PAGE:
You can see all of the pictures from this leg of the trip here.
We invite you to continue along with us and hope you enjoy the account!

Summer 2014: Alaska via the AlCan, Alberta

We crossed the border at Carway and proceeded to Lethbridge for the night. We still needed to convert US or obtain Canadian cash. That turned out to be relatively painless as we just used our own bank’s ATM card at the TD Bank ABM. We knew we would incur a service charge from one or both banks and that the conversion would be factored into what was removed from the account. Sounds complicated but it really was as simple as the ATM withdrawal at home. For those of us used to US currency, Canadian currency looks strange. It has a window of transparent film where you can see through it. Canadians have also abandoned the use of the penny. All our cash purchases were rounded to the nearest 5 cents. One dollar (loonie) and two dollars (toonie) are coins rather than bills.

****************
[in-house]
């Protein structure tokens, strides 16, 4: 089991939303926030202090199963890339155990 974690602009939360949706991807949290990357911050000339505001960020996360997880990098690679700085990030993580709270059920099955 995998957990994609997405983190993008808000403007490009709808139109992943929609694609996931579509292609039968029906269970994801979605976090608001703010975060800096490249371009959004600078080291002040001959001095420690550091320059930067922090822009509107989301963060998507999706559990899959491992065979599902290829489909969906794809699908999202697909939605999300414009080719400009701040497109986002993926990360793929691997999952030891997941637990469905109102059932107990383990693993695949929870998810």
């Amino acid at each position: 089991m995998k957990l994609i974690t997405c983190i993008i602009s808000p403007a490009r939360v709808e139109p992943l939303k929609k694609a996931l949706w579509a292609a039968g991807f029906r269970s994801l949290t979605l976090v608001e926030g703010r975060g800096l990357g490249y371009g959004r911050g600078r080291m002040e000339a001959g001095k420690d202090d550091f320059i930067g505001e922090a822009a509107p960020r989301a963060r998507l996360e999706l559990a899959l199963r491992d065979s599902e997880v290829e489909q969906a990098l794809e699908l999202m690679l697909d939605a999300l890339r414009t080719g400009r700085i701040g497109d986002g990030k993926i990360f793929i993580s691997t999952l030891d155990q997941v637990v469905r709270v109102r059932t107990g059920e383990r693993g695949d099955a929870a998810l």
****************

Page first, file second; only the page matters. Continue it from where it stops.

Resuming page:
If one were to map out a route from Lethbridge to the start of the AlCan Highway, your route would most likely take you to Calgary, then to Edmonton and then northwest along Route 43, a modern highway, to Grand Prairie and then to Dawson Creek and the beginning of the AlCan (generally now called the Alaska Highway). We chose instead to continue north from Edmonton to Athabasca, then west-ish to Grand Prairie because this would more closely follow the 1950s routing of the highway and its approach, as Route 43 didn’t exist.
From Lethbridge north past Edmonton, the highway itself was fairly modern divided 4 lane affair. It was of modern state highway standards generally. The route took us through farmland and around the perimeter of most towns.